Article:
Ricco Barrino is on his way to making it big as a solo artist in the music industry, but has earned his respect as writer and vocalist long before making waves with his hit, California. In our interview, I spoke with the singer from North Carolina about his humble beginnings, competing with his sister Fantasia growing up (and ’til this day), his writing chops and what it took to make it to where his is right now.
Tell us about your background and how you started singing in the first place.
I come from a very small city called High Point, North Carolina. I’m not sure if you’ve ever heard of it, but it’s the furniture capital of the world. My father was a music man, who drove trucks and occasional would take me along to ride on the truck with them. The experience gave me a chance to see the world is bigger than where I’m from and made me want to more.
Other than your father and sister of course, does anyone else in your family sing?
Both my parents are singers actually, my mother was a powerful vocalist (and still is ’til this day). My aunts, uncles and cousins were already in the business growing up, and watching them helped groom me to be able to work the stage.
What made you want to pursue a career in music?
I got kicked out of high school running around with the wrong crowd and ultimately came close to catching a gun charge. I then ended up going to NC State University for football and while I was there started writing and wanted to move to Atlanta. I spent some time there and became a part of a group called Infinity, then came back to my roots in North Carolina and formed my own band.
You weren’t always known for your singing, you have an impressive pen game, who have you written for?
As far as records you may know, I’ve written on the Whatever You Like record with Tip which was recently picked up for AT&T commercial. I wrote the Pornstars hook on his Paper Trail album, I’ve also written for Trey Songz, Day26, R Kelly, Angie Stone and more. I can’t name them all right now.
From your experiences in the industry good and bad what has been the biggest lesson you’ve learned?
First and foremost, I had to learn patience. It’s almost like going to the gym and expecting to go one week and have muscles. You have to train, train, train! Another valuable thing I’ve learned was to practice on having faith, the hard part was knowing I could do it and not knowing how long it will take to be successful.
How did the California record come together and what was it like working with T.I. since leaving Grand Hustle initially?
The universe already brought it to me, I call it ‘shooting in the gym’. I drove up from Atlanta to Raleigh, NC to make the track. Colonel Loud’s manager Pockets knew me from music I did with him and Cap 1 and wanted to make more music. I went in for a studio session and the beat was already done, the concept was laid out to make a song about California. We all love going there and doing business so it felt right. I went into the both, closed my eyes and put the hook down right there. Dolph was already there at the studio to do another record with Loud and heard the track being made. He looked at me and automatically wanted to record a verse to it. The record started working itself through the dance and strip clubs first with DJ Funky at Strokers who brought the track to Reggie Rouse at V103. He heard it and loved it, the next week without even asking TI just laid his verse and sent it back. The rest is history, I believe in the universe making things happen the way they do.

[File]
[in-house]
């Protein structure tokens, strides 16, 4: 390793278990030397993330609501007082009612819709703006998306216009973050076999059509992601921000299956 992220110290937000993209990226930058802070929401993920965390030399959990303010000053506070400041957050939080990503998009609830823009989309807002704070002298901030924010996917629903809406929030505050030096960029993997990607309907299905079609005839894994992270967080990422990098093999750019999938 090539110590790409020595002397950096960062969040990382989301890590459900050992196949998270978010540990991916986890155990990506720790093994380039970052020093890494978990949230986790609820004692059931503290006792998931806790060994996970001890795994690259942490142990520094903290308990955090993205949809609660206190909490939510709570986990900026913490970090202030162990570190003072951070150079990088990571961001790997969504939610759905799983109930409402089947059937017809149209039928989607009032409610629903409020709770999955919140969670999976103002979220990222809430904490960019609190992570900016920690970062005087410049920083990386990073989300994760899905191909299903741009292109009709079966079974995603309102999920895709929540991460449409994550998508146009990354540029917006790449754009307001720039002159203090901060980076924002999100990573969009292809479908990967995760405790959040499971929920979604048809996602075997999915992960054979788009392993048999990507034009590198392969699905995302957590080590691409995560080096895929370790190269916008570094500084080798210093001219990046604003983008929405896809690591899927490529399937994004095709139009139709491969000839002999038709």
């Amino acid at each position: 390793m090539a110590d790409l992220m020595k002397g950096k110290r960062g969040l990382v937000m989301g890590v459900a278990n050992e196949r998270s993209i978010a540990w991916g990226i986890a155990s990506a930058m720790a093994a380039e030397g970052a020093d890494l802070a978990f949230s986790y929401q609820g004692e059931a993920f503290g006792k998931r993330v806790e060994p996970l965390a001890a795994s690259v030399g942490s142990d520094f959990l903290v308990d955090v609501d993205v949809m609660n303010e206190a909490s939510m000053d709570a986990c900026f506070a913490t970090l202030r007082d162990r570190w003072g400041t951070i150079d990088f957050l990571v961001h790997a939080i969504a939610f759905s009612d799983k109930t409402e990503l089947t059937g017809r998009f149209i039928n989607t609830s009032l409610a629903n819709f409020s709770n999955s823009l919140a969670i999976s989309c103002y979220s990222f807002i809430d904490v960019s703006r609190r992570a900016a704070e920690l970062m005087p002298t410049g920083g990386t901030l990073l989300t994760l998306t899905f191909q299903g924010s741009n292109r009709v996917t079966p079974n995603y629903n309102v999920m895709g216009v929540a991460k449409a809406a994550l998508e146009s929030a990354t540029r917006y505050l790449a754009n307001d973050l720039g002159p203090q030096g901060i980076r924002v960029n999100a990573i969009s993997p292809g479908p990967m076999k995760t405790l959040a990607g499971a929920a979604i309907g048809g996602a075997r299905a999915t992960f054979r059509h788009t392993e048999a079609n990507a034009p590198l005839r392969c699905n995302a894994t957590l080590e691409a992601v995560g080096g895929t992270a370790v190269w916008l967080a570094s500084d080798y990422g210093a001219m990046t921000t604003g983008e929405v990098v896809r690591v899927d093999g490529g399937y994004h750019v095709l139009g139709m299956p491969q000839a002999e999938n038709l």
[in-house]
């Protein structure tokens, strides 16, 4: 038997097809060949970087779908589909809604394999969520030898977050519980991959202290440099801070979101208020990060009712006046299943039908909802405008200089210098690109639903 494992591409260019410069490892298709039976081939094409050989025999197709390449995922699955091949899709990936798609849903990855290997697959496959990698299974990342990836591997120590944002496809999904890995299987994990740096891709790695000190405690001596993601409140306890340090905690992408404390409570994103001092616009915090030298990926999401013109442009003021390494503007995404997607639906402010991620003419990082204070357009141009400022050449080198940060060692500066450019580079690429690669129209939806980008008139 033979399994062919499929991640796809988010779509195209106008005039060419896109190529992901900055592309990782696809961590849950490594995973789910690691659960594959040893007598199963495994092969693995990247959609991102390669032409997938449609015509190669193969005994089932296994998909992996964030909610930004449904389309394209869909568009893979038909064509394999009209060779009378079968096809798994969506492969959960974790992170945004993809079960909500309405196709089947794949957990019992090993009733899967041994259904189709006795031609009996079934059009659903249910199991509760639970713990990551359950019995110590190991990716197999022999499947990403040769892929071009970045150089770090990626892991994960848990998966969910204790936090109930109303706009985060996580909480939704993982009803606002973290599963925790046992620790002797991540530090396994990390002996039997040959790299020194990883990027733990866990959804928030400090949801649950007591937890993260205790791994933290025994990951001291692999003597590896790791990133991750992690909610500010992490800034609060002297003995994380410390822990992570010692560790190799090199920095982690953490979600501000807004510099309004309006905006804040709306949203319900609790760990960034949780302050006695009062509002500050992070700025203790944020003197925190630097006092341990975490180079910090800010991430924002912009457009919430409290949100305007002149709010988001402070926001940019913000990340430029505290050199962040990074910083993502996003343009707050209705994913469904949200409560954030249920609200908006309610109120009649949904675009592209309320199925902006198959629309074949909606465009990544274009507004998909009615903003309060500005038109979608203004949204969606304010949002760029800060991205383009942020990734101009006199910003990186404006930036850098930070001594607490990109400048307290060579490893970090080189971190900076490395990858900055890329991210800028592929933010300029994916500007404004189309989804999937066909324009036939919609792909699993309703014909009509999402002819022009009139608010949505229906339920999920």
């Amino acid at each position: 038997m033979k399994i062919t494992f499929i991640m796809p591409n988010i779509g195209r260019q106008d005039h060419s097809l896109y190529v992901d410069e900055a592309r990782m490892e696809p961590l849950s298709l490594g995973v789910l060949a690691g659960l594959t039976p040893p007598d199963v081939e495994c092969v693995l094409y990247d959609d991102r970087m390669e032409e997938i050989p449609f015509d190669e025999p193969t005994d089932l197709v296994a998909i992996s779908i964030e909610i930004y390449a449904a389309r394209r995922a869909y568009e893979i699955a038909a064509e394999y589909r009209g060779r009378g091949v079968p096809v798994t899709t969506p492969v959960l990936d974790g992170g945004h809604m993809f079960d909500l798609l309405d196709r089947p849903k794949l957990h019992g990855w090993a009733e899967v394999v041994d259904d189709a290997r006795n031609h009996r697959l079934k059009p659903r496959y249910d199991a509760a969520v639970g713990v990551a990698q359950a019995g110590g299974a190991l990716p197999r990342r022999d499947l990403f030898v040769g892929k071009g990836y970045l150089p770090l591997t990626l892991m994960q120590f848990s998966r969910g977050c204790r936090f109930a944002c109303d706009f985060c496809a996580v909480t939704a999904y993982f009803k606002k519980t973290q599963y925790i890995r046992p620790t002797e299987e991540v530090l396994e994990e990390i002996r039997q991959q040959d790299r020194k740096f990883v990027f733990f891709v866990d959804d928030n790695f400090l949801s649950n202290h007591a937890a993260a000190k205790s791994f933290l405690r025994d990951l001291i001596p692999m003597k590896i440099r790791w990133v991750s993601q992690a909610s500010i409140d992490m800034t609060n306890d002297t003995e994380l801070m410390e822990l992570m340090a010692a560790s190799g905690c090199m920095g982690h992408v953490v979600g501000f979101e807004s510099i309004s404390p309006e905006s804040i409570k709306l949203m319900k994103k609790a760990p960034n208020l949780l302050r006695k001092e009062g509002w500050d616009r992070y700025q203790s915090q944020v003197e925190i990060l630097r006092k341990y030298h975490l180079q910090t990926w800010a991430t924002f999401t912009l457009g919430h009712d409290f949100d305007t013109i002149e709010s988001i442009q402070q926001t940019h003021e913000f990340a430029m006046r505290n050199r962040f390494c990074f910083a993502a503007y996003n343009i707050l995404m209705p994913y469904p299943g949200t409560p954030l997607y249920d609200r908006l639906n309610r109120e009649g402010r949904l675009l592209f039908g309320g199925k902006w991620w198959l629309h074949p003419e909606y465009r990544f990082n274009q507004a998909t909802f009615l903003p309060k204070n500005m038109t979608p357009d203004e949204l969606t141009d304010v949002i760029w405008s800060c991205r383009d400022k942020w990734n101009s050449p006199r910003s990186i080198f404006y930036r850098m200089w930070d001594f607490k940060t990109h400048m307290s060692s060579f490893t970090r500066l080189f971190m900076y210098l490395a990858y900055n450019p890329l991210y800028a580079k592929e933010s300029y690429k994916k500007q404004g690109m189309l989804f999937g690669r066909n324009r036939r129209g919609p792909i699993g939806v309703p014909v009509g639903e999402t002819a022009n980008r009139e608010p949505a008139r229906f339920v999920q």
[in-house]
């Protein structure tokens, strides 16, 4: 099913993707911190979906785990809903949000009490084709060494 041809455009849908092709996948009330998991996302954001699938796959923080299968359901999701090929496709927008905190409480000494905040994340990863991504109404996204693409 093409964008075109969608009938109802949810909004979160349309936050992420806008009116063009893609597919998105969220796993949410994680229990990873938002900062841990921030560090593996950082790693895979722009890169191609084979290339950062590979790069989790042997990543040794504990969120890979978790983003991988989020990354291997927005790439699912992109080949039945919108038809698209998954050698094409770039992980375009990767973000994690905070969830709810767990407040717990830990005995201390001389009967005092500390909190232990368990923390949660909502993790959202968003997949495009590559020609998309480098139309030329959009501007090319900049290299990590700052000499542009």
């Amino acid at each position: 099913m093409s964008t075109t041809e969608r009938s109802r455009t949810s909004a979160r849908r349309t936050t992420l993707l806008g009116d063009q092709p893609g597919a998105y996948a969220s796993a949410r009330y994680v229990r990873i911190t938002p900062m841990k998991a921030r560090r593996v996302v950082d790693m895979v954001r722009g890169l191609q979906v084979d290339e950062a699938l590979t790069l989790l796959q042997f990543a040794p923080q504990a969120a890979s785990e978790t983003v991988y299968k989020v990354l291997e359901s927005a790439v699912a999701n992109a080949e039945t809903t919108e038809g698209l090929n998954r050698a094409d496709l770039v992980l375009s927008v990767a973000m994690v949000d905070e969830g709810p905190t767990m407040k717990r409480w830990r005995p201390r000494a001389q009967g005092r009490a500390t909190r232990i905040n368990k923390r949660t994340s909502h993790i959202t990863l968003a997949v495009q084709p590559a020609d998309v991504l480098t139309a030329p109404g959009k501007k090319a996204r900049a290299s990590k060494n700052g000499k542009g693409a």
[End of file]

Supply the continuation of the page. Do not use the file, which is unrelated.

How has the record changed your life over the past 6 months?
Nothing’s changed, I’ve gotten more humble, clamped down and have become more focused on my craft. My work ethic has stepped up and I am taking advantage of this opportunity. I’m learning to have a universal appeal and not be a hothead ending up wasting my life with drugs and addicts.
How does your sister Fantasia feel about the way things are going for you?
Growing up, we were very competitive and still are up to this day. I haven’t spoken to her in a while, we’ve both been on the road working and haven’t had chance to talk. The funny thing is, she actually gets nervous when she plays music for me because I’m her biggest critic. But I’m sure she’s proud of me and what I’m doing.
Your next single, Come To The Money is the one that will really establish you as a maistream artist and potentially set up a big push for an album. Where do you see it going?
Yes, the next single is Come To The Money, also produced by Mr. Hanky who did the beat for California. I want to prove that I can stand on my own and let the rappers just get on it like T.I. did with the last record.
You’re hitting the road with Colonel Loud for the Connect The Dots tour, what do you expect to gain from the tour with and what else do you have planned for 2016?
This is more about me now, I’ve been waiting on this moment. I thank God that the process was slow and I’m starting to heat up. It’s a chance for me to show people who I am. I was born ready for this, I feel at home on the stage and I have fun showing Loud how to work the stage.
Other than music what is something you do that people don’t know your interested in?
Motorcycles and cars are my passion. When I’m not doing music you can find me at a friends house in Fl, Atl or NC talking about tours and different events I’m always on a mission, or I go to the booty clubs to find inspiration for songs.
Name one thing you have to have while you are on the road to make you feel at home?
My laptop, I can always go into another world, surf the net, watch movies and look at pictures that remind me of home. I have to have a good set of headphones also.
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